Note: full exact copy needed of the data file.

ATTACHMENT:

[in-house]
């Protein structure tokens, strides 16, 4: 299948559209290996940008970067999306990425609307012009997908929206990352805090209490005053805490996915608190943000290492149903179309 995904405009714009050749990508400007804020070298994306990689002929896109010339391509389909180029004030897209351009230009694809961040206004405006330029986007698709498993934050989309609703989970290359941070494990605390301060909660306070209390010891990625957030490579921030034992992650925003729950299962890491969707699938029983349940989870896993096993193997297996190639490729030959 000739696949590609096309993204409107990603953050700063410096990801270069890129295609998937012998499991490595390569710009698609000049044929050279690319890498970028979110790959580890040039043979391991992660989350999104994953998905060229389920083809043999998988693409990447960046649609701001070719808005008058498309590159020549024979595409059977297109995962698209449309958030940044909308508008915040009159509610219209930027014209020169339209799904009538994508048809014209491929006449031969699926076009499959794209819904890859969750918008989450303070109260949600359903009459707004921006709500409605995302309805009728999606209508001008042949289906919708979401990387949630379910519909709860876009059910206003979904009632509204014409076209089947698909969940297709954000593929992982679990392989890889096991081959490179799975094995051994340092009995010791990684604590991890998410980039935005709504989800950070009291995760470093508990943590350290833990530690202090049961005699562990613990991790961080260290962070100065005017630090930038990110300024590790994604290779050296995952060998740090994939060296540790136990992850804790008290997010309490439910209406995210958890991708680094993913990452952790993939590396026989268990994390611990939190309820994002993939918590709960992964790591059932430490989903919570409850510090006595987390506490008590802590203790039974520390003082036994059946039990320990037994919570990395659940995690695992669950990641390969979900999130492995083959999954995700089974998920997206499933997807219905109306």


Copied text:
[in-house]
């Protein structure tokens, strides 16, 4: 299948559209290996940008970067999306990425609307012009997908929206990352805090209490005053805490996915608190943000290492149903179309 995904405009714009050749990508400007804020070298994306990689002929896109010339391509389909180029004030897209351009230009694809961040206004405006330029986007698709498993934050989309609703989970290359941070494990605390301060909660306070209390010891990625957030490579921030034992992650925003729950299962890491969707699938029983349940989870896993096993193997297996190639490729030959 000739696949590609096309993204409107990603953050700063410096990801270069890129295609998937012998499991490595390569710009698609000049044929050279690319890498970028979110790959580890040039043979391991992660989350999104994953998905060229389920083809043999998988693409990447960046649609701001070719808005008058498309590159020549024979595409059977297109995962698209449309958030940044909308508008915040009159509610219209930027014209020169339209799904009538994508048809014209491929006449031969699926076009499959794209819904890859969750918008989450303070109260949600359903009459707004921006709500409605995302309805009728999606209508001008042949289906919708979401990387949630379910519909709860876009059910206003979904009632509204014409076209089947698909969940297709954000593929992982679990392989890889096991081959490179799975094995051994340092009995010791990684604590991890998410980039935005709504989800950070009291995760470093508990943590350290833990530690202090049961005699562990613990991790961080260290962070100065005017630090930038990110300024590790994604290779050296995952060998740090994939060296540790136990992850804790008290997010309490439910209406995210958890991708680094993913990452952790993939590396026989268990994390611990939190309820994002993939918590709960992964790591059932430490989903919570409850510090006595987390506490008590802590203790039974520390003082036994059946039990320990037994919570990395659940995690695992669950990641390969979900999130492995083959999954995700089974998920997206499933997807219905109306």